It’s official. The era of “continued financial growth” for large charities is over.
Well, at least according to Sir Stuart Etherington, the outgoing leader of the NCVO. A recent benchmarking study by Third Sector seemed to back this up, with most of the Top Ten charities facing a year-on-year decline in traditional donations, with net income just about being propped up by growing legacy income.
Whether or not it’s true remains to be seen, but this slowdown isn’t a surprise to anyone.
The industry press is awash with solutions - in a recent publication, two of the first five articles proclaimed what charities “must” do to address it. But it's the usual talk - of supporter-centric approaches or digital transformation, or the vaguer solution proposed by Sir Stuart, “to move on from old ideas and embrace new ones".
This debate isn’t new, and it’s one that’s failing the sector. But it also reminds me of another situation, that also promises dire consequences if we don’t get our act together.
A situation that, despite the severity of inaction, seems to offer no consensus on how long we have before the damage is irreversible. And one where meaningful progress appears almost impossible, because there are so many conflicting ideas about what we need to do.
I am of course talking about the debate around climate change.
It may seem strange to compare the consequences of a lack of change in the charity sector to the impact of inaction against climate change. But while there aren’t many charities that tackle issues on a global level, the impact of having less money to do charitable work is huge. Slower progress towards beating cancer. Less funds to transform communities in West Africa. Inability to support victims of the latest natural disaster. It’s life and death.
The lack of a coherent narrative - and consensus on how we can tackle the issue - also runs rife across both debates. People in positions of power still deny that climate change is even a real problem. And when it comes to the charity debate, senior leaders are offering half baked, vague solutions (“embrace digital or die”) that just aren’t cutting it.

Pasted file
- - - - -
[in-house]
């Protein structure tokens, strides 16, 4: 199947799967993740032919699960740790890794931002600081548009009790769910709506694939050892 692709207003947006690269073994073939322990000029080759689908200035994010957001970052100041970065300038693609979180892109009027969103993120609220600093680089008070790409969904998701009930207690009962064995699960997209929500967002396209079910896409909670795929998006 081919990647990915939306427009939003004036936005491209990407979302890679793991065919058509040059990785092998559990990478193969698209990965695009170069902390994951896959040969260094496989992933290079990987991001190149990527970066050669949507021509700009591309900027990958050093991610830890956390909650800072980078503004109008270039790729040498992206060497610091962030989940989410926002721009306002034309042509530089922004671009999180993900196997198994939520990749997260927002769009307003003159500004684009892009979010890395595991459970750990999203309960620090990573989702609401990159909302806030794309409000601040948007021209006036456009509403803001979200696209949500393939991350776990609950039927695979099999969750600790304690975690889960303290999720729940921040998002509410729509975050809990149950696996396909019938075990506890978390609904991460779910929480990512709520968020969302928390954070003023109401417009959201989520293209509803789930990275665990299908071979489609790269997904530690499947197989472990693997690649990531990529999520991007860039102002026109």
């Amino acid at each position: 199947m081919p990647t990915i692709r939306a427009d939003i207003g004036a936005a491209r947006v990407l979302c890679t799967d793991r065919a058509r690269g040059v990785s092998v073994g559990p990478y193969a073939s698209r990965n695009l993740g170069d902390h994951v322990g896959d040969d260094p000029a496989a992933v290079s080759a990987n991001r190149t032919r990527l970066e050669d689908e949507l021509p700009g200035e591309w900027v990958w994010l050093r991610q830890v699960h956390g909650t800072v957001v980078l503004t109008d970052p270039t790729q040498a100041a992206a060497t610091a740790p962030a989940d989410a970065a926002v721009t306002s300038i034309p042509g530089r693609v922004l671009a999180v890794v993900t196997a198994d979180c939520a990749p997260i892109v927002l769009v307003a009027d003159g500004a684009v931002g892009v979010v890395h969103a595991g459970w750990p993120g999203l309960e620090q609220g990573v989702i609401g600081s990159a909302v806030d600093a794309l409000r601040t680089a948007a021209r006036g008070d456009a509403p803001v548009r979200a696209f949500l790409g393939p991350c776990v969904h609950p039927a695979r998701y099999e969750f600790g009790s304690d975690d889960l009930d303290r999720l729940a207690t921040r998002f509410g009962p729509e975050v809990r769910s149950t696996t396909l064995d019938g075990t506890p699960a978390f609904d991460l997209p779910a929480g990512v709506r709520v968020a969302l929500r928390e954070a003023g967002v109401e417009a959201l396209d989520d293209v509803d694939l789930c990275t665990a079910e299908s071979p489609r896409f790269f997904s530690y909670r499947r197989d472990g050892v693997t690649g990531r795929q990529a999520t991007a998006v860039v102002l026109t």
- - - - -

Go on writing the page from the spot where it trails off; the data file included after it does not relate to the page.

But if these two debates are surprisingly similar, perhaps we can also compare how we might actually make some meaningful progress towards these big and important goals.
I’ve picked three moments from the climate change debate that have changed the narrative, so we can understand what they have in common.
- Let's start with Al Gore’s 2006 film An Inconvenient Truth - which was a landslide moment in the climate change debate. It’s credited with bringing a fresh energy to the entire movement, and is even taught in schools around the world. Through powerful personal storytelling, he makes the case that simple, smarter choices about what we consume can not only help us end climate change, but reverse the effects of it. Or as he put it, “the solutions are in our hands.” Suddenly, it was clear that a solution was not only reliant on governments and multinationals - it was also down to our own actions.The film made an intimidatingly difficult situation suddenly seem much more simple - and possible.
- More recently, it’s impossible to avoid the impact that the BBC’s Blue Planet episode had on the debate and in galvanizing action. It was a moment that made the issue tangible and gave us the idea that there was something we could do to tackle it. Rather than the much broader, murkier topic of climate change as a whole, it focused in on wiping out single-use plastics. It was simple and possible.